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In a Medical Malpractice Case What Does Causation Mean?

Fairfax Injury Lawyer Brien Roche Addresses In A Medical Malpractice Case What Does Causation Mean

Brien Roche

.In a medical malpractice case what does causation mean is an important question to have answered.  In “legal lingo” causation means proximate cause.  The word proximate technically is the opposite of approximate.  In common usage approximate means “almost”.  The technical definition of approximate means “not near”.  The word proximate means literally “near”.  As such the way to think of proximate cause is that it is the near cause as opposed to the remote cause.  This concept is explained in a bit more detail in my book entitled Law 101.   The example that I gave in that book of proximate cause is an instance where a father is playing a game of catch with a child and the father throws the ball a bit too hard and as a result it goes through the neighbor’s window, out through the window into the back of the house onto the back porch knocking over the metal grill which then rolls down the hill and strikes another neighbor in that downhill yard.  That other neighbor dies from the impact.  The question then arises as to whether or not the father’s negligence is a proximate cause of the neighbor’s death.  That ultimate question probably would be submitted to a jury for determination.  However from an objective point of view it’s difficult to imagine that the father’s negligence is the proximate or near cause of the neighbor’s death since the father had no real reason to expect that the ball he was throwing would necessarily go through the neighbor’s house from front to back, out the back window, hit a grill, knock the grill down the hill and kill a neighbor at the bottom of the hill.  That is not something that is reasonably foreseeable and therefore probably there is no proximate cause there.  If on the other hand the ball had hit the homeowner who was standing in the front window looking at the father and child having a game of catch then it is more likely in that instance that there might be a finding of proximate cause i.e., that the father’s negligence was a proximate cause of the neighbor being struck.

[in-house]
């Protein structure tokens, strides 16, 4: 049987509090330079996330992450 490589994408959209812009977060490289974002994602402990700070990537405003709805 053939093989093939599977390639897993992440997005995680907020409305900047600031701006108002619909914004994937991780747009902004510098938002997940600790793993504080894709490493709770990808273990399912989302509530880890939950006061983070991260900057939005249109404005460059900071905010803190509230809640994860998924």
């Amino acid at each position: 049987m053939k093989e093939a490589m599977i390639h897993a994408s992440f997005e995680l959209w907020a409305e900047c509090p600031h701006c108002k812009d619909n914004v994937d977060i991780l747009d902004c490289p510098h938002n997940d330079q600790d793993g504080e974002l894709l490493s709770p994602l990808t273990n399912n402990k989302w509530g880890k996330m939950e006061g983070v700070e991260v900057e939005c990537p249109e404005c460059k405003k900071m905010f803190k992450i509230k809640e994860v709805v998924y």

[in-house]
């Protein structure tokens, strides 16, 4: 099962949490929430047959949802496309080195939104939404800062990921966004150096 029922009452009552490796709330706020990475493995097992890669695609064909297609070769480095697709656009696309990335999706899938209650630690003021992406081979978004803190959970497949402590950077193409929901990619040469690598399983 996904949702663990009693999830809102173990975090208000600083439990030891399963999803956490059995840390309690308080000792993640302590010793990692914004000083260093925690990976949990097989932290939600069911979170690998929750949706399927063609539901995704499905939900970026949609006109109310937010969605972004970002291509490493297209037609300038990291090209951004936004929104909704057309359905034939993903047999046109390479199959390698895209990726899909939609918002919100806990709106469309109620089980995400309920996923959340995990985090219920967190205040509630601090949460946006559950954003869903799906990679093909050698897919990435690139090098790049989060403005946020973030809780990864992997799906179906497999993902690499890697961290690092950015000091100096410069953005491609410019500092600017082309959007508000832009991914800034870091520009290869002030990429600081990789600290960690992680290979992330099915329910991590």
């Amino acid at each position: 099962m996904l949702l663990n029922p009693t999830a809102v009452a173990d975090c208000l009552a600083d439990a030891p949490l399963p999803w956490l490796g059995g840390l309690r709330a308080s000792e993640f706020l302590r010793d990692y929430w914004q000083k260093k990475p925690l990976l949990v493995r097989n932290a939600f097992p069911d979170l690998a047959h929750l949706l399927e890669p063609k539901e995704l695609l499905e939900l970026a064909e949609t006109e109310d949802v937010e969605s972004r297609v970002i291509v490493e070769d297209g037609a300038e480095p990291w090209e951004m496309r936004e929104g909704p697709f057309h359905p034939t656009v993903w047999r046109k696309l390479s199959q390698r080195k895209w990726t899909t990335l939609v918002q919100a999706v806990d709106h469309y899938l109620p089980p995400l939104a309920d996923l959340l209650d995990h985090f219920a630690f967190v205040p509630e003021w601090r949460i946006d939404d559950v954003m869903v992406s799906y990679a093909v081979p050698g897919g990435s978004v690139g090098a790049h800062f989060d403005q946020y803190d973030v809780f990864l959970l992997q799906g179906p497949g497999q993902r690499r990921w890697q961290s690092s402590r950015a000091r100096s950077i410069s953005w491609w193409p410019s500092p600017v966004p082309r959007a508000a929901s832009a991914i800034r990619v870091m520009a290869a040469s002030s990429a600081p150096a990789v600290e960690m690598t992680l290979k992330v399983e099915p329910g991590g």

In a Medical Malpractice Case What Does Causation Mean Is Best Answered by Looking at Forseeability

In the context of a medical malpractice case that type of analysis may have some application although the analysis tends to be more complicated.  That is, a frequent defense in a medical malpractice case is that even if the doctor was negligent the patient would have died anyhow.  If that is the case then the doctor’s negligence is not a proximate cause of the death of the patient.  I call this defense the “shit happens” defense.  That type of defense is especially pertinent in misdiagnosis cases where the doctor has not made the proper diagnosis and as a result the patient dies.  The defense that is frequently asserted is that even if the diagnosis had been made at that time the outcome would have been the same i.e., death.

The point to be made in regards to causation is that this frequently is a sticky point in regards to a medical malpractice case.  Many medical malpractice cases are tried on that issue.  In many cases there is no significant issue as to the doctor’s fault but rather it becomes a question of whether or not that fault was in fact a proximate cause of damage to the patient.

As such it is important for the patient or the client to understand this concept of causation.

For more information on medical malpractice see the other pages on this site dealing with causation and see the pages on Wikipedia